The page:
Media caption, FW De Klerk, South Africa’s last president of apartheid, was also a key figure in the nation’s transition to democracy
FW de Klerk, the former president of South Africa and the last white person to lead the country, has died at the age of 85.
De Klerk, who was also a key figure in the transition to democracy, had been diagnosed with cancer this year.
He was head of state between September 1989 and May 1994.
In 1990 he announced he was releasing Nelson Mandela, leading to historic elections that brought the anti-apartheid leader to power.
De Klerk shared the Nobel Peace Prize with Mandela for helping to negotiate an end to apartheid. But his legacy divides opinion in South Africa.
A statement from the former president’s FW de Klerk Foundation on Thursday said that he died peacefully at his home in Cape Town following his struggle against mesothelioma cancer.
The foundation had announced the diagnosis – a cancer that affects the lining of the lungs – in June.
De Klerk is survived by his wife Elita, his children Jan and Susan and his grandchildren, the statement said.
The former president was born in March 1936 in Johannesburg, into a line of Afrikaner National Party politicians.
He worked as a lawyer and served in a series of ministerial posts before taking over from PW Botha as the head of the National Party in February 1989, and months later becoming president.
In a famous speech to parliament the following year, he announced that he was removing the ban on parties that included Mandela’s African National Congress (ANC).
He also announced that Mandela would be released from prison after 27 years.
His actions helped bring an end to apartheid-era South Africa, and he became one of the country’s two deputy presidents after the multi-party elections in 1994 that saw Mandela become president.
He retired from politics in 1997 saying: “I am resigning because I am convinced it is in the best interest of the party and the country.”
Although the relationship between De Klerk and Mandela was often punctuated by bitter disagreements, the new president described the man he succeeded as someone of great integrity.
In a statement on Thursday, the Nelson Mandela Foundation said De Klerk would “forever be linked to Nelson Mandela in the annals of South African history”.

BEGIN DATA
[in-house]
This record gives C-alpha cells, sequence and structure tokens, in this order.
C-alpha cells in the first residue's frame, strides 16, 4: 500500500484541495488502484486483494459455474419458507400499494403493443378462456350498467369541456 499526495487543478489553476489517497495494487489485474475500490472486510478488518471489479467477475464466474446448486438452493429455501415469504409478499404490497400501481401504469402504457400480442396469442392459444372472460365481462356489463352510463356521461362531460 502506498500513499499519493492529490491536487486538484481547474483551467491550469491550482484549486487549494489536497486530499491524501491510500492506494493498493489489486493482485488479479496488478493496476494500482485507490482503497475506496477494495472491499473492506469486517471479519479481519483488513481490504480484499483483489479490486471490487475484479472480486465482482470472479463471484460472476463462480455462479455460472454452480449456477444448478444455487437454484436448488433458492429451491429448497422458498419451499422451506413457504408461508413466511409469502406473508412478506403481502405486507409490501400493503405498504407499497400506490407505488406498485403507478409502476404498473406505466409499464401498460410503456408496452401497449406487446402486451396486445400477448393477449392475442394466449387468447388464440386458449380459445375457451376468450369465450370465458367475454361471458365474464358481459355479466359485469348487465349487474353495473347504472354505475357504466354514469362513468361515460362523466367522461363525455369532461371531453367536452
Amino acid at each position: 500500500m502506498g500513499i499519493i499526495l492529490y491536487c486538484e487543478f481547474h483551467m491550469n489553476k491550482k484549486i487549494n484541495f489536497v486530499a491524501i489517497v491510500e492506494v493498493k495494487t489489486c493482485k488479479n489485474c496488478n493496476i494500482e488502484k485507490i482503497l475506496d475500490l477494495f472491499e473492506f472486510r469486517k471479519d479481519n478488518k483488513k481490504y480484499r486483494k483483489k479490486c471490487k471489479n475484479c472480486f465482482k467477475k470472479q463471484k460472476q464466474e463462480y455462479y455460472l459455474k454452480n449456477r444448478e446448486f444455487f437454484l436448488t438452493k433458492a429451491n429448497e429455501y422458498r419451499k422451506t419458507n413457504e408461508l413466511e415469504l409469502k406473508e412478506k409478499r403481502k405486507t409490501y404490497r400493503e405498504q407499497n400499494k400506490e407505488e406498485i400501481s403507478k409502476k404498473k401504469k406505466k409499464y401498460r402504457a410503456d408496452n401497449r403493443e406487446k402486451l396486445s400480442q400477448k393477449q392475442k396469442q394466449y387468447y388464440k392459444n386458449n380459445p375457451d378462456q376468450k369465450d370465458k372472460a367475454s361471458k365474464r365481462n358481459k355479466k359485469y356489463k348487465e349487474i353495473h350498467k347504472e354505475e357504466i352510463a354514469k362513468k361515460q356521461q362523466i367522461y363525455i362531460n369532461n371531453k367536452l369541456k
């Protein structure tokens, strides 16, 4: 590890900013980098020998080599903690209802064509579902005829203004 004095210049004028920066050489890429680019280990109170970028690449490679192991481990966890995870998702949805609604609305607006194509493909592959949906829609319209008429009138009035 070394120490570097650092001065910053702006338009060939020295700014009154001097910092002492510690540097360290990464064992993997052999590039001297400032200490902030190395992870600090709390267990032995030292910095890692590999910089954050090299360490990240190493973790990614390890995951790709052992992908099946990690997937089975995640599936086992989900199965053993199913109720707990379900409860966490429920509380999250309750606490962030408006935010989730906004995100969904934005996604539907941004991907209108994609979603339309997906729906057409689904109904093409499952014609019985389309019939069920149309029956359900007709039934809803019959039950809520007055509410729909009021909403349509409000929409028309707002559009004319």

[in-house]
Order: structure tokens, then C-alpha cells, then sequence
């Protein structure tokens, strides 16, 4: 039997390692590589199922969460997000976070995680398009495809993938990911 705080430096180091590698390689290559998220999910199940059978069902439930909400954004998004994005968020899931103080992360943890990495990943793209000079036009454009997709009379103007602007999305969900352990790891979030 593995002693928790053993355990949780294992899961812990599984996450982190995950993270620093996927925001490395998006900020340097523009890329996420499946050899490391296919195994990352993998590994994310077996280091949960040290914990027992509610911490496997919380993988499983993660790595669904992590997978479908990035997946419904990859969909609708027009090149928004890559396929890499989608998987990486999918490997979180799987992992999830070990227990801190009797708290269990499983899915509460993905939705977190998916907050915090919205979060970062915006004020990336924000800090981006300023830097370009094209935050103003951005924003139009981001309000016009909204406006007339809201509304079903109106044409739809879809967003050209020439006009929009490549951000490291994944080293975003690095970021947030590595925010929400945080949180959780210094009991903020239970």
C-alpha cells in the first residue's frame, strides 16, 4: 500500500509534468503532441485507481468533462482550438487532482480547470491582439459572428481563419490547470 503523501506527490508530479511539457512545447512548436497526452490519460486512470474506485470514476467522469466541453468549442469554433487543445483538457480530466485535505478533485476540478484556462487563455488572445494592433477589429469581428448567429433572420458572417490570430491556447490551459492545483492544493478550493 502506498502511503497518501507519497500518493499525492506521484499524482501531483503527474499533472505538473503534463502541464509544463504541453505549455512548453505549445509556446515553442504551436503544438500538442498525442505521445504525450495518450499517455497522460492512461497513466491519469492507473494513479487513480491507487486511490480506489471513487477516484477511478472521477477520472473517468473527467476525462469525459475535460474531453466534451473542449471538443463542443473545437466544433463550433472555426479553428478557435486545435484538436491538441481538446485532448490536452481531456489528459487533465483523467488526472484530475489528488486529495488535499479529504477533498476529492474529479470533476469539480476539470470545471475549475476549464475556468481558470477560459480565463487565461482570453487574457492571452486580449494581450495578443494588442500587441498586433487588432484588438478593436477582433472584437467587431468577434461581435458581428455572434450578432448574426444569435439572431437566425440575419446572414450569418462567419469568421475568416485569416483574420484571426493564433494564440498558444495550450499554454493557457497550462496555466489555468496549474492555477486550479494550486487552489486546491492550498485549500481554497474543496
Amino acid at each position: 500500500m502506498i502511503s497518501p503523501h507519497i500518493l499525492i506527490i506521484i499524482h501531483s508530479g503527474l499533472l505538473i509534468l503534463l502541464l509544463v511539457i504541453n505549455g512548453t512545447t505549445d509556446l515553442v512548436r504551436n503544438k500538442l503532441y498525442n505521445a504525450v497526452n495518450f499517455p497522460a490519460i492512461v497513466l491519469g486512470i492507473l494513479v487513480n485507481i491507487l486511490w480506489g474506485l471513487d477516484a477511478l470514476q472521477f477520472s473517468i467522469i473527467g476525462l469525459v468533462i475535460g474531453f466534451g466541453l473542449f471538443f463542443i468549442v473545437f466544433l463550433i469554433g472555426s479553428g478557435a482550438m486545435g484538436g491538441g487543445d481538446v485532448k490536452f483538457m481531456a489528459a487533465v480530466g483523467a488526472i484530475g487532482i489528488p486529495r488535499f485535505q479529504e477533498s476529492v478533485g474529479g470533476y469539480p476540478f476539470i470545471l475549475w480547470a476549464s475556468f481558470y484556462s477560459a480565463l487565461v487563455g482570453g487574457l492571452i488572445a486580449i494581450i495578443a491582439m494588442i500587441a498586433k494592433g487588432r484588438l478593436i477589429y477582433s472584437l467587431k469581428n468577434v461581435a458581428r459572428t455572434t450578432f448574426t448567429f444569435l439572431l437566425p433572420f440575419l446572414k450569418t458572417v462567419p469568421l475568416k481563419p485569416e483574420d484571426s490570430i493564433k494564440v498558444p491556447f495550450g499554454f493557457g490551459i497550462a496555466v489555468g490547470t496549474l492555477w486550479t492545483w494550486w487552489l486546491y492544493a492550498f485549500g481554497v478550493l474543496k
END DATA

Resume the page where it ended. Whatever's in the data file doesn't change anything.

“De Klerk’s legacy is a big one. It is also an uneven one, something South Africans are called to reckon with in this moment,” the statement added.
Image source, Reuters
Image caption, Nelson Mandela and FW de Klerk in 2006
Many have blamed De Klerk for failing to curb violence against black South Africans and anti-apartheid activists during his time in power.
Last year, he became embroiled in a row in which he was accused of playing down the seriousness of apartheid. He later apologised for “quibbling” over the matter.
Human rights lawyer Howard Varney described him as an “apologist for apartheid”.
But South Africa’s main opposition party, the Democratic Alliance, said his contribution to the country’s transition to democracy could not be overstated.
“His decision, within a year of taking over the presidency… to unban liberation movements, release Nelson Mandela from prison, lift the ban on political marches and begin the four year negotiation process towards our first democratic election was a watershed moment in our country’s history,” party leader John Steenhuisen said in a statement.
The reactions here in South Africa echo the divisions that have stalked FW de Klerk for decades. Some see him as a decent man, a rare politician who took the unusual step of negotiating a path – for himself and for his party – out of power, and in doing so, helped to steer the country away from the racial civil war that many feared would engulf South Africa in the late 1980s and early 1990s.
But others, including Nelson Mandela, were more guarded, seeing de Klerk as a political opportunist, a conservative Afrikaaner, who realised that with the Cold War over and international sanctions biting, he had no alternative but to negotiate with the black majority.
In recent years, a younger generation of South Africans – some encouraged by populist politicians – have sought to question the compromises that accompanied South Africa’s transition to democracy, and have argued that De Klerk and other apartheid leaders should be held responsible for the death squads that targeted members of the liberation movement.
De Klerk did apologise for elements of apartheid, but right up until his death he still struggled to acknowledge that the apartheid regime’s actions – in treating millions of black South Africans as second class citizens, limiting their education, and banishing them to black “homelands” – constituted a crime against humanity.